Full-Fat Dairy May Be Good For Your Heart, New Research Shows

Researchers have suggested the consumption of dairy should be encouraged in countries where it is generally avoided

Researchers have suggested the consumption of dairy should be encouraged in countries where it is generally avoided

TUESDAY, Sept. 11, 2018 (HealthDay News) - Dairy foods might be your ticket to better heart health, even if you're drinking whole milk and eating rich cheeses, a new study suggests.

Consumption of more than two servings of dairy versus no intake each day was linked with a lower risk of death or a major cardiovascular event, including death from cardiovascular causes, non-fatal MI, stroke, and heart failure (HR 0.84, 95% CI 0.75-0.94, P=0.0004).

A team of researchers from the McMaster University in Canada conducted a study on 136,384 people aged between 35 to 70 years old from 21 countries.

Eating or drinking three servings of dairy per day is associated with lower rates of cardiovascular disease and early death, compared to lower levels of consumption, a study of over 130,000 people in more than 20 countries has found. "This study suggests dairy consumption may reduce the risk of cardiovascular disease in low and middle income countries, but this was not the case for those with higher incomes comparable to the United Kingdom", said the chief nutritionist at PHE, Dr Alison Tedstone.

That said, always follow your doctor's nutritional advice. (The US became as soon as now not among them, nonetheless Canada became as soon as.) Now now not indubitably one of the fundamental folks included within the see had a historical past of heart problems, and all of them accomplished a close dietary look, which included questions about kind and frequency of dairy intake. Although the consumption of dairy was not associated with a reduction in MI, the risk of stroke was 34% lower among those had at least three daily servings compared with those who ate no dairy at all. "Dairy plays a role in a healthy balanced diet, but too much can lead to high levels of saturated fat and salt - the UK's Eatwell Guide recommends choosing lower fat options to help prevent heart disease", she said.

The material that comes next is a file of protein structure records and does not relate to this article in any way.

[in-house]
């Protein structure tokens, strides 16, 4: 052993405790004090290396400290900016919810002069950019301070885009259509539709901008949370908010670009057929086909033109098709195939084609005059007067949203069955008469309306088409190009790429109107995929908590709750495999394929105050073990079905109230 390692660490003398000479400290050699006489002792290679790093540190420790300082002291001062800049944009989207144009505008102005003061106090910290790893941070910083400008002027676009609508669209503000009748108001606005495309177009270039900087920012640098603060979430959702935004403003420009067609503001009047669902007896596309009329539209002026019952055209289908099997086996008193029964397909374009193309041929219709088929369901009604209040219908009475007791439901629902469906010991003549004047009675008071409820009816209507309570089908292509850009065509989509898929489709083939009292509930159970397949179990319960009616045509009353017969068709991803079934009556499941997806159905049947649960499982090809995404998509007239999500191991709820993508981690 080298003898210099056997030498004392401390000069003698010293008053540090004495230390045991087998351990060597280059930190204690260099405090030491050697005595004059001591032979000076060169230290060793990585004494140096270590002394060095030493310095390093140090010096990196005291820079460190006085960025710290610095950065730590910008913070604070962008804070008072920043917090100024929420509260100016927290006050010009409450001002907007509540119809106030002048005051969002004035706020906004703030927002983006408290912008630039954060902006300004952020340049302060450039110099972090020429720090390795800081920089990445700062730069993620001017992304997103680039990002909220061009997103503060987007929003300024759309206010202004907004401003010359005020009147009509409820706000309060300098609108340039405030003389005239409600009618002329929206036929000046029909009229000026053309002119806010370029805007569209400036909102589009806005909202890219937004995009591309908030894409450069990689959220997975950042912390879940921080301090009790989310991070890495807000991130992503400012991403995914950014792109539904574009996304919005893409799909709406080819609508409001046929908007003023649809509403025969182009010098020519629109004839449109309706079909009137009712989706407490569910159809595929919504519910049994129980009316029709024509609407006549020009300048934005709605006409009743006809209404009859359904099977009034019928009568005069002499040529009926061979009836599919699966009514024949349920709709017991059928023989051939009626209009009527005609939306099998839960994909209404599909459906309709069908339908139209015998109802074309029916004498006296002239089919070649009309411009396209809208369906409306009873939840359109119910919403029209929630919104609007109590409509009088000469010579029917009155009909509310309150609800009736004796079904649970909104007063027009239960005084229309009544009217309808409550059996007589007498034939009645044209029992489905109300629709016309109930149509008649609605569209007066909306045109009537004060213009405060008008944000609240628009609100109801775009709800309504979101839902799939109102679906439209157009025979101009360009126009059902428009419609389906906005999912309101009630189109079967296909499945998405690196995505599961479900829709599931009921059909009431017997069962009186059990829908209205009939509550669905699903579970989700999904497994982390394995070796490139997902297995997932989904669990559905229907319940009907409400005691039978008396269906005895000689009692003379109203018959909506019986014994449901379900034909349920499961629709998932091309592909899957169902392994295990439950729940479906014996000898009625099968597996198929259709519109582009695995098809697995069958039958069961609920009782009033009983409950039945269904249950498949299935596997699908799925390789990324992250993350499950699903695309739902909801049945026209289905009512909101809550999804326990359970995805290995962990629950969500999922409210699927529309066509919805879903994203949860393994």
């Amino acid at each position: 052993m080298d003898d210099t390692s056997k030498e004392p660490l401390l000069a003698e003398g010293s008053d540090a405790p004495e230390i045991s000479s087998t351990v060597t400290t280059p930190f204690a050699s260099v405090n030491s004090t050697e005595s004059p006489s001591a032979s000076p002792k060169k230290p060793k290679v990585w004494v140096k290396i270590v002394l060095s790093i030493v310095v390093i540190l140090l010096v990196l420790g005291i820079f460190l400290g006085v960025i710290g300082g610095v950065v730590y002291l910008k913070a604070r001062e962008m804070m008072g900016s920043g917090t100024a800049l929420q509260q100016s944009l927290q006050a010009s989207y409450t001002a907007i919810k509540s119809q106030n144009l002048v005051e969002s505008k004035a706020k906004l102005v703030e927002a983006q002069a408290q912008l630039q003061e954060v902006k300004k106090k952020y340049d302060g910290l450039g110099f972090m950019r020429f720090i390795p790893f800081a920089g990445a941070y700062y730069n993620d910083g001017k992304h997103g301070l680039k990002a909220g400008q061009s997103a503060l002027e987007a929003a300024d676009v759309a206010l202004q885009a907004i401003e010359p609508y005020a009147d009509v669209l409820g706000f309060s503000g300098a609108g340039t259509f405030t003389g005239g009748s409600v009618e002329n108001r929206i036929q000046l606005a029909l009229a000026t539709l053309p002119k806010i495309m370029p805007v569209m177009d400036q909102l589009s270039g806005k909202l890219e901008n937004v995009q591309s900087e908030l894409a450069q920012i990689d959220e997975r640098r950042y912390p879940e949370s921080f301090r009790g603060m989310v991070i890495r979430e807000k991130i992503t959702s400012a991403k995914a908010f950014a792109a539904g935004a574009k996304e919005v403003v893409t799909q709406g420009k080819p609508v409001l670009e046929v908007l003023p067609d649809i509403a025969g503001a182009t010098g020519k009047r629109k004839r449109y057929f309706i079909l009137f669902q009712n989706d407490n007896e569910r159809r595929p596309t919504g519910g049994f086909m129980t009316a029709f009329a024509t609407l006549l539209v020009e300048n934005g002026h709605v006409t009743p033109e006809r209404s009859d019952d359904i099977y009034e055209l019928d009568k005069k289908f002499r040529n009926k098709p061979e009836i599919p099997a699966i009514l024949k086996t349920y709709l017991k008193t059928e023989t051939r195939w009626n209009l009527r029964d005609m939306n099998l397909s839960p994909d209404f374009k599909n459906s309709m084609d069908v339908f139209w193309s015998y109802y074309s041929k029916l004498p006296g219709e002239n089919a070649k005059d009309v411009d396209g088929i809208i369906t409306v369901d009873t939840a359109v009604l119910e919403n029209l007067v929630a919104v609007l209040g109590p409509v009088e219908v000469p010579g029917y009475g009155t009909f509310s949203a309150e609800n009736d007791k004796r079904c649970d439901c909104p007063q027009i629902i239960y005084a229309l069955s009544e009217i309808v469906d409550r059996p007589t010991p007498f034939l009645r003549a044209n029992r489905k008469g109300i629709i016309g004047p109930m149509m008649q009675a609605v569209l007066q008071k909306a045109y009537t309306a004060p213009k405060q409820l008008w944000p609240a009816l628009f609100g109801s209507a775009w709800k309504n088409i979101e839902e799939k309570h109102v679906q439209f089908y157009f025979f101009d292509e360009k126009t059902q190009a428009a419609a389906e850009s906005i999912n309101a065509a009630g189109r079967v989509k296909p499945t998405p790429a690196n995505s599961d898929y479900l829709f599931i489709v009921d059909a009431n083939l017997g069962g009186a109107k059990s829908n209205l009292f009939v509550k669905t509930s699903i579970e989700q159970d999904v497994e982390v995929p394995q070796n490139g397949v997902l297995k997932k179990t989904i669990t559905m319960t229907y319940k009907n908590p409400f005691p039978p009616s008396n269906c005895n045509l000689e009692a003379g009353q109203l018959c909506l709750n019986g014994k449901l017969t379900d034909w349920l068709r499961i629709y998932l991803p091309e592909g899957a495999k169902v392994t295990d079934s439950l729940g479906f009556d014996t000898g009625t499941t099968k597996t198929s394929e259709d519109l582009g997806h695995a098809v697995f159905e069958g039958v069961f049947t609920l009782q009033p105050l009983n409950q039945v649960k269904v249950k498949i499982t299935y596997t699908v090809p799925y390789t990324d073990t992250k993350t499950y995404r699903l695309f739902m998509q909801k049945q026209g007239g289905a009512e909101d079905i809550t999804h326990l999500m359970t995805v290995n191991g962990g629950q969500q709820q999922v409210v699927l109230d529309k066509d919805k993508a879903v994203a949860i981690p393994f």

Notably, consuming more saturated fat from dairy did not significantly impact the composite outcome, total mortality, or major cardiovascular disease.

One standard serving of dairy was equivalent to a glass of milk at 244g, a cup of yoghurt at 244g, one slice of cheese at 15g, or a teaspoon of butter at 5g.

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"However, as the authors themselves concluded, the results only suggest the 'consumption of dairy products should not be discouraged and perhaps even be encouraged in low-income and middle-income countries'". "We are suggesting the net effect of dairy intake on health outcome is more important than looking exclusively at one single nutrient".

"This exclusively focuses on one single macronutrient-saturated fat-and a single risk factor, which is LDL cholesterol", said Dehghan.

"Currently with the evidence that we have reviewed, we still believe that you should try to limit your saturated fat including fat that this is coming from dairy products", commented Jo Ann Carson, PhD, of UT Southwestern Medical Center in Dallas and a spokesperson for the American Heart Association. "Last year, we published results from PURE showing that saturated fat was inversely associated with mortality". The potential benefits of compounds found in dairy products, such as certain amino acids, vitamins K1 and K2, calcium, magnesium, potassium and some probiotics warrant further investigation. The dairy intake was self-reported by the individuals through a questionnaire.

That said, people should stick to low-fat dairy, she advised. "We're saying moderate consumption, regardless of fat, is safe", she said. Watched them for nearly 10 years.

That's because of the higher fat content of whole fat dairy.

"Ideally, the PURE study group should consider another analysis in 5 to 10 years to confirm the findings of this initial analysis or, at the very least, should do an age-stratified analysis rather than an adjustment for age alone", write Louie and Rangan.

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